What insurance does a self employed plumber need?
A busy plumber is active all day, every day working on customers’ premises, exposing the business to significant risk of injury or damage to customers and others. The risks include liability arising from both water damage and use of heat that can cause catastrophic loss or damage.
If a self employed plumber has employees, whether full time or part time, clerical or manual, there is a statutory requirement to have employers’ liability insurance. Employers’ liability insurance covers the employers’ legal liability for death, injury or disease to employees arising out of the course of the business. Whilst the statutory minimum limit of indemnity for employers’ liability insurance is £5,000,000, insurers offer a standard limit of indemnity of £10,000,000. There are exemptions from the statutory requirement to have employers’ liability insurance, which includes if the employees are certain specified close family members. The close family members’ exemption does not apply if the business is a limited company. However, the exemption does not preclude a close family member from pursuing a claim as an employee in the event of injury at work, so it may be in the best interests of the business not to take advantage of the exemption and purchase employers’ liability insurance for close family members. If the business is a partnership, employers’ liability insurance is not required for the partners and they will not be covered as employees unless the insurer has agreed to include cover for the partners.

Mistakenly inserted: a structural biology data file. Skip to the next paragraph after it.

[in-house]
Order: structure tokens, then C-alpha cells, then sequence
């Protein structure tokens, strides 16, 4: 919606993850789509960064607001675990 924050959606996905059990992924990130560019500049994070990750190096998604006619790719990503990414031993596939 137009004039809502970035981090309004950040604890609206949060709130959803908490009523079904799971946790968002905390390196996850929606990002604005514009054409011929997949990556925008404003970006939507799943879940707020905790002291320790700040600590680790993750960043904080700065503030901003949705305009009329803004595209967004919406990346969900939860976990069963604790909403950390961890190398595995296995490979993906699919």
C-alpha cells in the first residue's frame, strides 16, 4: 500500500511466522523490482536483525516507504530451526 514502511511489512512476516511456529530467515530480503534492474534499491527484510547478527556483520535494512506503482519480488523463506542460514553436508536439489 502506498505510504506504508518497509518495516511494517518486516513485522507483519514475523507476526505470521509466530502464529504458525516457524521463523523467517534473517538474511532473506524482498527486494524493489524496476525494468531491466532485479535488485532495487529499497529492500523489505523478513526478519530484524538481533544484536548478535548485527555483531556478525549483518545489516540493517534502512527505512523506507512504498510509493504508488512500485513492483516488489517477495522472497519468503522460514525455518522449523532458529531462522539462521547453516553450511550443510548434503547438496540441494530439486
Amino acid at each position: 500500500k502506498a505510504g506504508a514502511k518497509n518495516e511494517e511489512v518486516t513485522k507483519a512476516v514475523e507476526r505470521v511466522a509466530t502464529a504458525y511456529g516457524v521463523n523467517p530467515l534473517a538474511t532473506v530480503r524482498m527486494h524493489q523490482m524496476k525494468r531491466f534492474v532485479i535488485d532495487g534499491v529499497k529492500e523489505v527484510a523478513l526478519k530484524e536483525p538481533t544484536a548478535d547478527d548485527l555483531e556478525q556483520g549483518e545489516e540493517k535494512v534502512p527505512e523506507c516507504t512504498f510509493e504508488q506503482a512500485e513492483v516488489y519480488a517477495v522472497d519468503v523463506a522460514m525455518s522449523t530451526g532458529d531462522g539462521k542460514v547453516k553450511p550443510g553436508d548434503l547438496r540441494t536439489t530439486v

How much does insurance for self employed plumbers cost?
The cost of insurance can vary greatly between insurers, but it does not necessarily follow that the more expensive policies provide better cover, with a good standard of public liability insurance starting at just a few hundred pounds. The cost increases with the number of insured persons, and the covers/limits required. Whilst insurance policies can look the same, and in fact the basic underlying policy wordings have very similar intent, the end products can be very different. Key issues to look out for any restrictions to working practices such as location, height, depth and heat work restrictions or exclusions, and cover restrictions such as restricted limits of indemnity and excesses. These restrictions and exclusions can be included by specific endorsements or contained in the main policy wording. As the protection given by the insurance may end up being key to the survival of a business, it worth spending time looking closely at a range of insurance offerings to ensure the most appropriate product is purchased, which may or may not be the cheapest.